As we prepare to enter the sixth full week of our new COVID-induced reality, it’s clear no matter where you look that nearly every aspect of your daily life has been impacted in some way. Some situations are stranger than others right now, as going out to the grocery store or an LCBO can feel like a scene straight out of Hollywood.
There’s no doubt that the Waterloo Region real estate market has been impacted in a big way, too. With several weeks of the current state of emergency behind us, however, we’re beginning to get a clearer picture of the toll of the virus and of the resultant shutdown on market activity and sale prices.
I’d like to qualify what follows by saying that this analysis is anecdotal – based upon what I’ve observed over the course of my own business dealings these past two weeks (mainly), as well as what I’ve heard coming from my colleagues, peers and clients. When the KWAR releases its monthly report for April (usually by the 5th of each month) we’ll revisit the situation and deal with some raw figures and statistics.
All things considered though, I’m pleasantly surprised to be able to report that the Kitchener-Waterloo market in particular is demonstrating a great deal of resiliency so far. Even as both the total number of new listings and the overall quantity of transactions are down sharply (for obvious reasons), average sale prices have remained rock-solid. Prices are holding. For now, I’m ready to attribute this stability to two main factors:
- Incredibly sound pre-pandemic fundamentals (a diverse economy, major infrastructure investment, stable core industries – all notions you’ve heard me praising about Kitchener-Waterloo for more than a decade, now)
- A relatively large number of above-average paying jobs with good security and the capability for these employers to have their employees work at or near 100% capacity from home.
Waterloo Region of late has achieved some measure of national and international recognition as a major hub for high-tech and information technology R&D, but our local economy has for many decades previous to the 2010’s been able to rely on a large number of very good jobs in the education, health-care, public service and insurance industries, to name just a few. These aren’t jobs that go away overnight, and many companies are in fact still hiring – meaning that even amid the current crisis, Waterloo Region is a draw for professionals who require long-term housing. That means that people are continuing to need to purchase homes.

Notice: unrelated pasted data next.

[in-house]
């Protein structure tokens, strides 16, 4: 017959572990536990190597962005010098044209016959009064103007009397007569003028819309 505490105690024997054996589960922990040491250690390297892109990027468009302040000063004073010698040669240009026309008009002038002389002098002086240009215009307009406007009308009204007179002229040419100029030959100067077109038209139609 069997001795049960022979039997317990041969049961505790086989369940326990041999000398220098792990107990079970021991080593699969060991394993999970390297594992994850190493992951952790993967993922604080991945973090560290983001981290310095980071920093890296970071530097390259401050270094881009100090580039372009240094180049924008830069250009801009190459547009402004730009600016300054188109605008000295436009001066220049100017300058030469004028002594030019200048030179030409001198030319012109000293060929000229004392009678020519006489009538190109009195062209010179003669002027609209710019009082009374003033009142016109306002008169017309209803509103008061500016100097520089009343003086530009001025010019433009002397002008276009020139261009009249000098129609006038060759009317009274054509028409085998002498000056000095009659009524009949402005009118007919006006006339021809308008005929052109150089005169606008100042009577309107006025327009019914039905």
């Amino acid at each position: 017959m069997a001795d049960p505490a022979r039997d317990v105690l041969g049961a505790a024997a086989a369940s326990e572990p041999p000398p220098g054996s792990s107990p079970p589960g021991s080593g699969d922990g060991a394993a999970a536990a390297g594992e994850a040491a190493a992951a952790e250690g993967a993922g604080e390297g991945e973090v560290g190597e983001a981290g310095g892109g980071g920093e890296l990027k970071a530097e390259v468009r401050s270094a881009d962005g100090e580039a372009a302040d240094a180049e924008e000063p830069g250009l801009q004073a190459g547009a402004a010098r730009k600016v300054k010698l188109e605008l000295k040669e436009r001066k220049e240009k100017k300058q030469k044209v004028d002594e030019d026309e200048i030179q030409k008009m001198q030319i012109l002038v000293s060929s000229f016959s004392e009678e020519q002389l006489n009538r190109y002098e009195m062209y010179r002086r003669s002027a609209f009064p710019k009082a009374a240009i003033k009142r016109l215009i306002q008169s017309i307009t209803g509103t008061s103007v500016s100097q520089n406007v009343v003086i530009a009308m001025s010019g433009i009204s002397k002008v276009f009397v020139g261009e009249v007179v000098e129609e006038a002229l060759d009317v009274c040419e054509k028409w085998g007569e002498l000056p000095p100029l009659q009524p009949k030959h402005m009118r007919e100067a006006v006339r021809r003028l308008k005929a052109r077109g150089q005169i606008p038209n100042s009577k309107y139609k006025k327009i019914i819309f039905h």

These facts are, I believe, reflected in the surprising level of activity we’re continuing to see generated in the Waterloo Region housing market. Upwards of 100 homes have changed hands every week this month so far – and this number is growing. Again – this is anecdotal and my own sense of the situation – but with each passing day I am seeing more and more ‘good news’ stories both on TV and in print. A sense of optimism seems to be growing stronger as experts are getting a handle on the measures needed to reopen the economy, and more civic leaders are relaying analysis that we might be close to turning a corner in terms of our management of the virus. I think this optimism is having an impact on buyers and investors which will translate into an increased rate of sales as we head into May.
Under ordinary circumstances, this coming month would represent the absolute peak of spring market activity. While we won’t reach levels anywhere near that this April or May, I am cautiously optimistic that as we improve at combating the virus and businesses and services slowly start to reopen, we will see a correspondingly busier-than-normal summer market.
All those folks out there who are expecting a new addition to the family, hoping to downsize due to an empty nest, or who might be facing the unfortunate reality of managing an estate sale can’t put life on hold forever. And, until medical researchers develop an effective treatment or vaccine, we Realtors will need to be ready to assist with these major changes in our clients’ lives as responsibly and as safely as we can.
Take care everyone, and I will be in touch with another update soon. Keep safe and stay healthy!